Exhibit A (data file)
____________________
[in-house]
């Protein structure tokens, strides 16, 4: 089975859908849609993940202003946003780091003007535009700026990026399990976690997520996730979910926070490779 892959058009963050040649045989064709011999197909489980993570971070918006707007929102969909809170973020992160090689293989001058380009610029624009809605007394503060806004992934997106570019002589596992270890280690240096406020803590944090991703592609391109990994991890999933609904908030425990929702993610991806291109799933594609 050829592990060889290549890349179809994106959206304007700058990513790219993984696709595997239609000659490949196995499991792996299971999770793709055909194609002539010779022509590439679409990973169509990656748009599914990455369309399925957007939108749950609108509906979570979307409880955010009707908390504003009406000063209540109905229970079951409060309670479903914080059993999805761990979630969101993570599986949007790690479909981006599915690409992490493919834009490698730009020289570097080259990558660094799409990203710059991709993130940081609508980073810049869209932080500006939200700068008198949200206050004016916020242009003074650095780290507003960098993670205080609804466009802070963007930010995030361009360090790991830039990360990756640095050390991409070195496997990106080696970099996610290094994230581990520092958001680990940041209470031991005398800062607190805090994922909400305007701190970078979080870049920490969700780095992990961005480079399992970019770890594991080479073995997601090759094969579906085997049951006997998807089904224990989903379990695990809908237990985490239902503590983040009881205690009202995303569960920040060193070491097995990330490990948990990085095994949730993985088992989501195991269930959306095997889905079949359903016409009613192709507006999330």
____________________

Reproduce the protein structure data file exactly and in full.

[in-house]
């Protein structure tokens, strides 16, 4: 089975859908849609993940202003946003780091003007535009700026990026399990976690997520996730979910926070490779 892959058009963050040649045989064709011999197909489980993570971070918006707007929102969909809170973020992160090689293989001058380009610029624009809605007394503060806004992934997106570019002589596992270890280690240096406020803590944090991703592609391109990994991890999933609904908030425990929702993610991806291109799933594609 050829592990060889290549890349179809994106959206304007700058990513790219993984696709595997239609000659490949196995499991792996299971999770793709055909194609002539010779022509590439679409990973169509990656748009599914990455369309399925957007939108749950609108509906979570979307409880955010009707908390504003009406000063209540109905229970079951409060309670479903914080059993999805761990979630969101993570599986949007790690479909981006599915690409992490493919834009490698730009020289570097080259990558660094799409990203710059991709993130940081609508980073810049869209932080500006939200700068008198949200206050004016916020242009003074650095780290507003960098993670205080609804466009802070963007930010995030361009360090790991830039990360990756640095050390991409070195496997990106080696970099996610290094994230581990520092958001680990940041209470031991005398800062607190805090994922909400305007701190970078979080870049920490969700780095992990961005480079399992970019770890594991080479073995997601090759094969579906085997049951006997998807089904224990989903379990695990809908237990985490239902503590983040009881205690009202995303569960920040060193070491097995990330490990948990990085095994949730993985088992989501195991269930959306095997889905079949359903016409009613192709507006999330």